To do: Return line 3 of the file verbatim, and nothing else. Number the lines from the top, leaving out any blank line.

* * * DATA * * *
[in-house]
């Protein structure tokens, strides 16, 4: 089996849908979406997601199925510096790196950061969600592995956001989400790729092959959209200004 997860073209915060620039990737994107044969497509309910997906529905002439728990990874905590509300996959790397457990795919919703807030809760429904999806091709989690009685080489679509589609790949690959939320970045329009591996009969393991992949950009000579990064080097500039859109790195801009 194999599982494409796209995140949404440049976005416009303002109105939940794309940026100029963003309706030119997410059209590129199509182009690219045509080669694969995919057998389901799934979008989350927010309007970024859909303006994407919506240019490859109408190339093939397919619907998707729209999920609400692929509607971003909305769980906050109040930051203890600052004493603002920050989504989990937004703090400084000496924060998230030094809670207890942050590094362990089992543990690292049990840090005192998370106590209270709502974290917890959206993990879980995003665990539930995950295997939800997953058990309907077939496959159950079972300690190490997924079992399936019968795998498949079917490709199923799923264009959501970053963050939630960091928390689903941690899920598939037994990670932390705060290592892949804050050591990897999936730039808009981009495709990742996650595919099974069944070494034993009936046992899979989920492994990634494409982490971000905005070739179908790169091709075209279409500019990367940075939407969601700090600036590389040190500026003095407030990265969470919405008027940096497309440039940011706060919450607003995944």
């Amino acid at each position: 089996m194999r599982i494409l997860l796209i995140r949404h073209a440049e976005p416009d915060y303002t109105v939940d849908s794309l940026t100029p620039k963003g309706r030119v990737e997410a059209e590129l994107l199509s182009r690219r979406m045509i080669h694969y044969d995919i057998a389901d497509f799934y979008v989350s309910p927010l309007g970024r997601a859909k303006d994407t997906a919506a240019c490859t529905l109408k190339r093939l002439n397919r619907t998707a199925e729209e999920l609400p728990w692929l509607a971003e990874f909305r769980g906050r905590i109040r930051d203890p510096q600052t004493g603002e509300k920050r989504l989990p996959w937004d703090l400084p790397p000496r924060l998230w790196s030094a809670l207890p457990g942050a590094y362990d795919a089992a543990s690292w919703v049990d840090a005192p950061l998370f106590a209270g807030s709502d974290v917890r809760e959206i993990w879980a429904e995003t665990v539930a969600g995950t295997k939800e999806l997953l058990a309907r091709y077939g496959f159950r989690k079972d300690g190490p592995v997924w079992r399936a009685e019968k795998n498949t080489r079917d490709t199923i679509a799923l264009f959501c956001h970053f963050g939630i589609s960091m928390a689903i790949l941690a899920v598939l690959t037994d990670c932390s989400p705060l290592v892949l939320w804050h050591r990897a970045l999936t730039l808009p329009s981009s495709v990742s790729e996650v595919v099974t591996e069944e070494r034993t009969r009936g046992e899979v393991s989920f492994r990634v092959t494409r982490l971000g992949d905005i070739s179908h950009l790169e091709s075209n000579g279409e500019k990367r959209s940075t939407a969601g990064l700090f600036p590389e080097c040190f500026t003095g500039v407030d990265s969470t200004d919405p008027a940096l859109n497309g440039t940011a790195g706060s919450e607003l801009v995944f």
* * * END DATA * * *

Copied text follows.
């Amino acid at each position: 089996m194999r599982i494409l997860l796209i995140r949404h073209a440049e976005p416009d915060y303002t109105v939940d849908s794309l940026t100029p620039k963003g309706r030119v990737e997410a059209e590129l994107l199509s182009r690219r979406m045509i080669h694969y044969d995919i057998a389901d497509f799934y979008v989350s309910p927010l309007g970024r997601a859909k303006d994407t997906a919506a240019c490859t529905l109408k190339r093939l002439n397919r619907t998707a199925e729209e999920l609400p728990w692929l509607a971003e990874f909305r769980g906050r905590i109040r930051d203890p510096q600052t004493g603002e509300k920050r989504l989990p996959w937004d703090l400084p790397p000496r924060l998230w790196s030094a809670l207890p457990g942050a590094y362990d795919a089992a543990s690292w919703v049990d840090a005192p950061l998370f106590a209270g807030s709502d974290v917890r809760e959206i993990w879980a429904e995003t665990v539930a969600g995950t295997k939800e999806l997953l058990a309907r091709y077939g496959f159950r989690k079972d300690g190490p592995v997924w079992r399936a009685e019968k795998n498949t080489r079917d490709t199923i679509a799923l264009f959501c956001h970053f963050g939630i589609s960091m928390a689903i790949l941690a899920v598939l690959t037994d990670c932390s989400p705060l290592v892949l939320w804050h050591r990897a970045l999936t730039l808009p329009s981009s495709v990742s790729e996650v595919v099974t591996e069944e070494r034993t009969r009936g046992e899979v393991s989920f492994r990634v092959t494409r982490l971000g992949d905005i070739s179908h950009l790169e091709s075209n000579g279409e500019k990367r959209s940075t939407a969601g990064l700090f600036p590389e080097c040190f500026t003095g500039v407030d990265s969470t200004d919405p008027a940096l859109n497309g440039t940011a790195g706060s919450e607003l801009v995944f």